·         Grey Power

Member

 

Member

Trustee

Patron

Member

Member

Te’eva Matafai

·         Pacific Events and Entertainment Trust

·         Miss Samoa NZ

·         Malu Measina Samoan Dance Group

·         Aspire Events

Co-Founder

 

Director


Director/Founder

 

Director

Warren Piper

·         New Lynn RSA

·         New Lynn Business Association

Associate member

Member

Jessica Rose

·         Women in Urbanism-Aotearoa, Auckland Branch

·         Forest and Bird

·         Big Feels Club

·         Frocks on Bikes

·         Bike Auckland

·         Department of Conservation

Committee member


Member

Patron

Former co-chair

Former committee member

Employee

Member appointments

Local board members are appointed to the following bodies. In these appointments the local board members represent Auckland Council.

External organisation

Leads

Alternate

Aircraft Noise Community Consultative Group

Warren Piper

Catherine Farmer

Avondale Business Association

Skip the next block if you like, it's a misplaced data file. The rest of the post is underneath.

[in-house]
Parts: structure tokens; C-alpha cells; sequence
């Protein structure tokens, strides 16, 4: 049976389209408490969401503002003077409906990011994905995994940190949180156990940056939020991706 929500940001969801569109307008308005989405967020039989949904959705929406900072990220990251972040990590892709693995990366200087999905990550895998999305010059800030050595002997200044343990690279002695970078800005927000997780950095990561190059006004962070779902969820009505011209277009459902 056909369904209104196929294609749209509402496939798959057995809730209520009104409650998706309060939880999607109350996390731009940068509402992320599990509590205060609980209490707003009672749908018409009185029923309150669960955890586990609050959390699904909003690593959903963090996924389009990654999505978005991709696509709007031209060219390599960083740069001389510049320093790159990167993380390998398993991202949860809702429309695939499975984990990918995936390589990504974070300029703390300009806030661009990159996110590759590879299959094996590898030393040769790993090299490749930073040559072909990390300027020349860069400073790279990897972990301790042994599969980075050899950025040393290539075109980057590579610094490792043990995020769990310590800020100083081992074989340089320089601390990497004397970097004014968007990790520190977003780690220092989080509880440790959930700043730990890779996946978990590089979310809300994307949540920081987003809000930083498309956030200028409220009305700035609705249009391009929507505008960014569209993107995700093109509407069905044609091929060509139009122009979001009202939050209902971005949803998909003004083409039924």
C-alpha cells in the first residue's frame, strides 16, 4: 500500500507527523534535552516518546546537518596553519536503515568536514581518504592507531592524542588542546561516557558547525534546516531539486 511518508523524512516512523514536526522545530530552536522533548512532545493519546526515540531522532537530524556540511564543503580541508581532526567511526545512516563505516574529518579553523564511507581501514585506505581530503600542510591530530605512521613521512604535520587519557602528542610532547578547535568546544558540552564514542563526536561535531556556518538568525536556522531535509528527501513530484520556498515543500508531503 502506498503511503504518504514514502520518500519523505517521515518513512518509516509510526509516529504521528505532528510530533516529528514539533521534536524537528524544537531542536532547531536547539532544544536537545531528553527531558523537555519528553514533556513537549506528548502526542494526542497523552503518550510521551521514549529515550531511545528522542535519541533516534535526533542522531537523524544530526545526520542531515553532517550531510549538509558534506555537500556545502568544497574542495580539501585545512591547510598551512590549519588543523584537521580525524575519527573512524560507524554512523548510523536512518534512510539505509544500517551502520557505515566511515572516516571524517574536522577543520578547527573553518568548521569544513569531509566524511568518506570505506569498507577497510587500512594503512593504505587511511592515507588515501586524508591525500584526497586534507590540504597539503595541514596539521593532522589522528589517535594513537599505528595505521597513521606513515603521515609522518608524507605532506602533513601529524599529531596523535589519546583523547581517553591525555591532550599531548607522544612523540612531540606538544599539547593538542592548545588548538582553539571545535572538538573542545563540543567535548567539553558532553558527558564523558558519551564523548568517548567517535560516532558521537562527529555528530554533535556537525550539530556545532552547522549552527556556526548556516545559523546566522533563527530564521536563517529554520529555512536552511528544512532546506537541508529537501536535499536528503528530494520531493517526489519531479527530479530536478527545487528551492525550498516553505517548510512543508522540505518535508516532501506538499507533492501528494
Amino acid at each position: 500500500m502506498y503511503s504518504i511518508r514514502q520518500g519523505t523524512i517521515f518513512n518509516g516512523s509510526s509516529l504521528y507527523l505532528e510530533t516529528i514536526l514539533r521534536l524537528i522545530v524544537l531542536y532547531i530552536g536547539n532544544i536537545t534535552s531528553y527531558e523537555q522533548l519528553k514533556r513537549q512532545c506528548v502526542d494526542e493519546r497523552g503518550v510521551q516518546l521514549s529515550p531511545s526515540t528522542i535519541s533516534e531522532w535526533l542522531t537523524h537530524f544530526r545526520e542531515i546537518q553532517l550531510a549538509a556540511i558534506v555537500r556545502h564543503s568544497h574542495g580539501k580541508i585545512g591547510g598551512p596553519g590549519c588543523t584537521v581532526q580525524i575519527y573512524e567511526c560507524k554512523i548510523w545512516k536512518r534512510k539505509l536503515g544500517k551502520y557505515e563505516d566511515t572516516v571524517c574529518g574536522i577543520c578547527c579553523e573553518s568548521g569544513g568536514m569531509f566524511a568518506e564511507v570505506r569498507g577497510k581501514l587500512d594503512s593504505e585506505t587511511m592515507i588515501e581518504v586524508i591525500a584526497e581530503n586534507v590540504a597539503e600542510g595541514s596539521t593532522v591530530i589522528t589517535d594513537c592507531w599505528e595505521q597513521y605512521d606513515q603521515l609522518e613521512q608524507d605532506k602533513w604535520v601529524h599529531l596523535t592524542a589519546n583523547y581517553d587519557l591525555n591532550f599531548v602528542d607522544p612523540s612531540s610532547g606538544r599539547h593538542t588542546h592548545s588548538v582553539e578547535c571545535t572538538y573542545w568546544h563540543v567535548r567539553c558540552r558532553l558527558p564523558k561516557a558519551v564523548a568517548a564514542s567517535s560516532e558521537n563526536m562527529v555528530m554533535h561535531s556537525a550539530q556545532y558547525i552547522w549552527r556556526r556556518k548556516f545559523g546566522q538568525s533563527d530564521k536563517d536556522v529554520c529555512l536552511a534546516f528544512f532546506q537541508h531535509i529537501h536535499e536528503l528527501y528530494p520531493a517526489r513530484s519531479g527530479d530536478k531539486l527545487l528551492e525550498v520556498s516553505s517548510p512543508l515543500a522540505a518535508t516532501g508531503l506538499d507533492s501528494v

Kay Thomas

Warren Piper

Blockhouse Bay Business Association

Warren Piper

Fasitua Amosa

New Lynn Business Association

Susan Zhu

Kay Thomas
Warren Piper

Rosebank Business Association

Fasitua Amosa

Warren Piper

Whau Coastal Walkway Environmental Trust

Fasitua Amosa

Jessica Rose

 

 

4          Confirmation of Minutes

 

That the Whau Local Board:

a)         confirm the minutes of its ordinary meeting, held on Wednesday, 24 August 2022, including the confidential section, as true and correct.

 

 

 

5          Leave of Absence

 

At the close of the agenda no requests for leave of absence had been received.

 

 

6          Acknowledgements

 

At the close of the agenda no requests for acknowledgements had been received.

 

 

7          Petitions

 

At the close of the agenda no requests to present petitions had been received.